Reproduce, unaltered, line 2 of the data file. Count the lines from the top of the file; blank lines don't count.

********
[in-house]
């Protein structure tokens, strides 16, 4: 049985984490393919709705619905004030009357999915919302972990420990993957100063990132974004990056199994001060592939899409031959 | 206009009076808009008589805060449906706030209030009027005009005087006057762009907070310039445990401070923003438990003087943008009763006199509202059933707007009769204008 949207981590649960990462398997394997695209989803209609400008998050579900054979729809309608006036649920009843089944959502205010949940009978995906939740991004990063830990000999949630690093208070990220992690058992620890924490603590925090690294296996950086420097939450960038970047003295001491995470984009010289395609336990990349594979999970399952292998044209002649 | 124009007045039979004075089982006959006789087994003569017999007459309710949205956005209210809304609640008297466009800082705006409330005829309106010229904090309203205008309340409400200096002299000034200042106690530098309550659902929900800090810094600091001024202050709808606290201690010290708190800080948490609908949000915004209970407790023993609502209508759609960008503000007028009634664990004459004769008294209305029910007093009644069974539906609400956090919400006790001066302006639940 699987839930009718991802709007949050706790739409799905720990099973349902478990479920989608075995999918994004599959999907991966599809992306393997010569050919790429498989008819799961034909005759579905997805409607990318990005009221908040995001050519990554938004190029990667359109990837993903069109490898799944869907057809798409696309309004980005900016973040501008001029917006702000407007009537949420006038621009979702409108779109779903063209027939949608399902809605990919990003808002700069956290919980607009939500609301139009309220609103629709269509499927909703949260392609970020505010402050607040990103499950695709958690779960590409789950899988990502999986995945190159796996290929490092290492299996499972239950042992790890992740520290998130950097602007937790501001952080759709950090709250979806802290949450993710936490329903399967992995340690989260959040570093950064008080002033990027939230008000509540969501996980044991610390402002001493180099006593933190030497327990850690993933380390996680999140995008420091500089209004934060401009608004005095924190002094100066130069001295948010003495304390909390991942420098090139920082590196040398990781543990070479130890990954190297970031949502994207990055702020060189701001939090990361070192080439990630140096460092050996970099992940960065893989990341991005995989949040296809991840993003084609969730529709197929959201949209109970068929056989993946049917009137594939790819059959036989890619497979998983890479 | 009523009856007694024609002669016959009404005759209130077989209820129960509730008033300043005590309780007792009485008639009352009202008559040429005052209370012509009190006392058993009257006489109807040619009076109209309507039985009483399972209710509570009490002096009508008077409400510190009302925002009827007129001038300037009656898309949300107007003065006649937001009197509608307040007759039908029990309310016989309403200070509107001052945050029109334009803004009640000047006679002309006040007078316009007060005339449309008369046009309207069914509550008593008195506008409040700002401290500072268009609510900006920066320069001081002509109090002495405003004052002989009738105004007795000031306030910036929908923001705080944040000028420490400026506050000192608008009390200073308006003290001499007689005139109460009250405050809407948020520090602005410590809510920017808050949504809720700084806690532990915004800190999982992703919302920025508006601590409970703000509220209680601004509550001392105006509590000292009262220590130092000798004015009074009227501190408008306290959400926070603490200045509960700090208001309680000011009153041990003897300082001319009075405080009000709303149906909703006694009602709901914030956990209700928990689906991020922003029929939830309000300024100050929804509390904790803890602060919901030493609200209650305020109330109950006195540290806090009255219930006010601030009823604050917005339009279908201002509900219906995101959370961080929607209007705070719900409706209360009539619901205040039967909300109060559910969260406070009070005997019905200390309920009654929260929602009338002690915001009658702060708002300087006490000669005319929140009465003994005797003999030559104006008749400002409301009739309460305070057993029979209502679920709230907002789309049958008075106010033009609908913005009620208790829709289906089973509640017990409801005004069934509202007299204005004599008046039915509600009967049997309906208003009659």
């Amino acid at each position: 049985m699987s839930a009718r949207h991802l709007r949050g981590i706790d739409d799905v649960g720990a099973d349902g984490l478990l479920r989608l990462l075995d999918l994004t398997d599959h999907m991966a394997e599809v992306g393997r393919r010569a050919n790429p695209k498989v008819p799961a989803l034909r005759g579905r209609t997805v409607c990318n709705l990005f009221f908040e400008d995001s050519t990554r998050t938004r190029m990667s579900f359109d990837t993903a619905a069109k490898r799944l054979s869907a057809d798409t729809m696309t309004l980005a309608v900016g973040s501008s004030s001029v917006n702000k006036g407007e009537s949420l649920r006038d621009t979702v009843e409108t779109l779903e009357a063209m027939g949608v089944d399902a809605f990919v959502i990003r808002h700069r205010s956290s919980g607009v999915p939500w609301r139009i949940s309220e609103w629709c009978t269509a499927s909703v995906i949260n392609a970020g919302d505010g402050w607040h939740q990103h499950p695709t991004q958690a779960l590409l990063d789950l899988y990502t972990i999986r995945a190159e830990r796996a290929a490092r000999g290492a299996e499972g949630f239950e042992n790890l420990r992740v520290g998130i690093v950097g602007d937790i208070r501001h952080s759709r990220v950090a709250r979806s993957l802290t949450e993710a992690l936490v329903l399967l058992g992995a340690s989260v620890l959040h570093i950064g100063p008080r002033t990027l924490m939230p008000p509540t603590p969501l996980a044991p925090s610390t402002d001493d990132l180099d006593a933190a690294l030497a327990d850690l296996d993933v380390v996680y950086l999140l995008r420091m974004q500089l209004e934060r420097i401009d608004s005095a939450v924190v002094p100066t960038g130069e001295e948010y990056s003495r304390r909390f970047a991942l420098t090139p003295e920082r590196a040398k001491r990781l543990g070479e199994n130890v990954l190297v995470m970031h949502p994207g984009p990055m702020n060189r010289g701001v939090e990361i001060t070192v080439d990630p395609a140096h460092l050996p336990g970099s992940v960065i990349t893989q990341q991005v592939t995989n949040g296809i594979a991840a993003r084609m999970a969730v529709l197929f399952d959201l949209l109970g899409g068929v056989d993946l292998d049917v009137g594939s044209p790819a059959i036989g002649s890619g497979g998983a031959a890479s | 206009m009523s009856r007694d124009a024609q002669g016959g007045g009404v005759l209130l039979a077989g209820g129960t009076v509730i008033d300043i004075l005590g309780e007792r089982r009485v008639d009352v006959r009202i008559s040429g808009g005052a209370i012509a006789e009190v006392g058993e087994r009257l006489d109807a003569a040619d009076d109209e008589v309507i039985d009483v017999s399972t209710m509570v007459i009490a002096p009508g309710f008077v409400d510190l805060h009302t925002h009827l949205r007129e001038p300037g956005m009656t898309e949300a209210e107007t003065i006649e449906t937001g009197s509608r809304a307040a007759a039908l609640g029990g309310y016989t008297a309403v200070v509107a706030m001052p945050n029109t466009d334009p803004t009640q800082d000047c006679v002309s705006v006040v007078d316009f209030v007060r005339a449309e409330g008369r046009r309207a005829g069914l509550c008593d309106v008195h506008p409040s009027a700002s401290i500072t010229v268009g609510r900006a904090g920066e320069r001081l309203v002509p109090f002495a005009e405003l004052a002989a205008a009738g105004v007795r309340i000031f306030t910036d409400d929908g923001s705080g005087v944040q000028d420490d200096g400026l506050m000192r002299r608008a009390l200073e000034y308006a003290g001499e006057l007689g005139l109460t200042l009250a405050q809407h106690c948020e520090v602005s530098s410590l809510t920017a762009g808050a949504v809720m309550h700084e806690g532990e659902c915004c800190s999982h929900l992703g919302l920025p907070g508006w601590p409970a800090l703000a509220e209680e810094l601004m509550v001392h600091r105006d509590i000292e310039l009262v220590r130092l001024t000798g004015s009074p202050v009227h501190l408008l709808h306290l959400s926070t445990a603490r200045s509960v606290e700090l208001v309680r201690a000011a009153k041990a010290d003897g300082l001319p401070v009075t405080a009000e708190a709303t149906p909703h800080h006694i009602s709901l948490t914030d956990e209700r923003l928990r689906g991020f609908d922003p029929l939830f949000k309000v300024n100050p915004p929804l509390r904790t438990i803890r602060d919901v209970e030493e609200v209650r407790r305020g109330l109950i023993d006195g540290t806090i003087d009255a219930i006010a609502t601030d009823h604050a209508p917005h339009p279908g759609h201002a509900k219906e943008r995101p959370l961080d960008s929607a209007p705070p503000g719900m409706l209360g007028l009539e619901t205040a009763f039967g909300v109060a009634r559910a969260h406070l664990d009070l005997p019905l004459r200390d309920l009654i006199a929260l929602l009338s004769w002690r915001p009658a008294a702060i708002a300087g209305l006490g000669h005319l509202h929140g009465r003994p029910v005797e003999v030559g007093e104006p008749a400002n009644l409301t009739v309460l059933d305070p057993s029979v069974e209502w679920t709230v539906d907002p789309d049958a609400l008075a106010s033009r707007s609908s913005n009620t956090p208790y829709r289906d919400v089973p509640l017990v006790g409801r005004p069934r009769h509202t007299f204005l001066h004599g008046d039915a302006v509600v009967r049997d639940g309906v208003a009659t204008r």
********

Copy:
């Protein structure tokens, strides 16, 4: 049985984490393919709705619905004030009357999915919302972990420990993957100063990132974004990056199994001060592939899409031959 | 206009009076808009008589805060449906706030209030009027005009005087006057762009907070310039445990401070923003438990003087943008009763006199509202059933707007009769204008 949207981590649960990462398997394997695209989803209609400008998050579900054979729809309608006036649920009843089944959502205010949940009978995906939740991004990063830990000999949630690093208070990220992690058992620890924490603590925090690294296996950086420097939450960038970047003295001491995470984009010289395609336990990349594979999970399952292998044209002649 | 124009007045039979004075089982006959006789087994003569017999007459309710949205956005209210809304609640008297466009800082705006409330005829309106010229904090309203205008309340409400200096002299000034200042106690530098309550659902929900800090810094600091001024202050709808606290201690010290708190800080948490609908949000915004209970407790023993609502209508759609960008503000007028009634664990004459004769008294209305029910007093009644069974539906609400956090919400006790001066302006639940 699987839930009718991802709007949050706790739409799905720990099973349902478990479920989608075995999918994004599959999907991966599809992306393997010569050919790429498989008819799961034909005759579905997805409607990318990005009221908040995001050519990554938004190029990667359109990837993903069109490898799944869907057809798409696309309004980005900016973040501008001029917006702000407007009537949420006038621009979702409108779109779903063209027939949608399902809605990919990003808002700069956290919980607009939500609301139009309220609103629709269509499927909703949260392609970020505010402050607040990103499950695709958690779960590409789950899988990502999986995945190159796996290929490092290492299996499972239950042992790890992740520290998130950097602007937790501001952080759709950090709250979806802290949450993710936490329903399967992995340690989260959040570093950064008080002033990027939230008000509540969501996980044991610390402002001493180099006593933190030497327990850690993933380390996680999140995008420091500089209004934060401009608004005095924190002094100066130069001295948010003495304390909390991942420098090139920082590196040398990781543990070479130890990954190297970031949502994207990055702020060189701001939090990361070192080439990630140096460092050996970099992940960065893989990341991005995989949040296809991840993003084609969730529709197929959201949209109970068929056989993946049917009137594939790819059959036989890619497979998983890479 | 009523009856007694024609002669016959009404005759209130077989209820129960509730008033300043005590309780007792009485008639009352009202008559040429005052209370012509009190006392058993009257006489109807040619009076109209309507039985009483399972209710509570009490002096009508008077409400510190009302925002009827007129001038300037009656898309949300107007003065006649937001009197509608307040007759039908029990309310016989309403200070509107001052945050029109334009803004009640000047006679002309006040007078316009007060005339449309008369046009309207069914509550008593008195506008409040700002401290500072268009609510900006920066320069001081002509109090002495405003004052002989009738105004007795000031306030910036929908923001705080944040000028420490400026506050000192608008009390200073308006003290001499007689005139109460009250405050809407948020520090602005410590809510920017808050949504809720700084806690532990915004800190999982992703919302920025508006601590409970703000509220209680601004509550001392105006509590000292009262220590130092000798004015009074009227501190408008306290959400926070603490200045509960700090208001309680000011009153041990003897300082001319009075405080009000709303149906909703006694009602709901914030956990209700928990689906991020922003029929939830309000300024100050929804509390904790803890602060919901030493609200209650305020109330109950006195540290806090009255219930006010601030009823604050917005339009279908201002509900219906995101959370961080929607209007705070719900409706209360009539619901205040039967909300109060559910969260406070009070005997019905200390309920009654929260929602009338002690915001009658702060708002300087006490000669005319929140009465003994005797003999030559104006008749400002409301009739309460305070057993029979209502679920709230907002789309049958008075106010033009609908913005009620208790829709289906089973509640017990409801005004069934509202007299204005004599008046039915509600009967049997309906208003009659």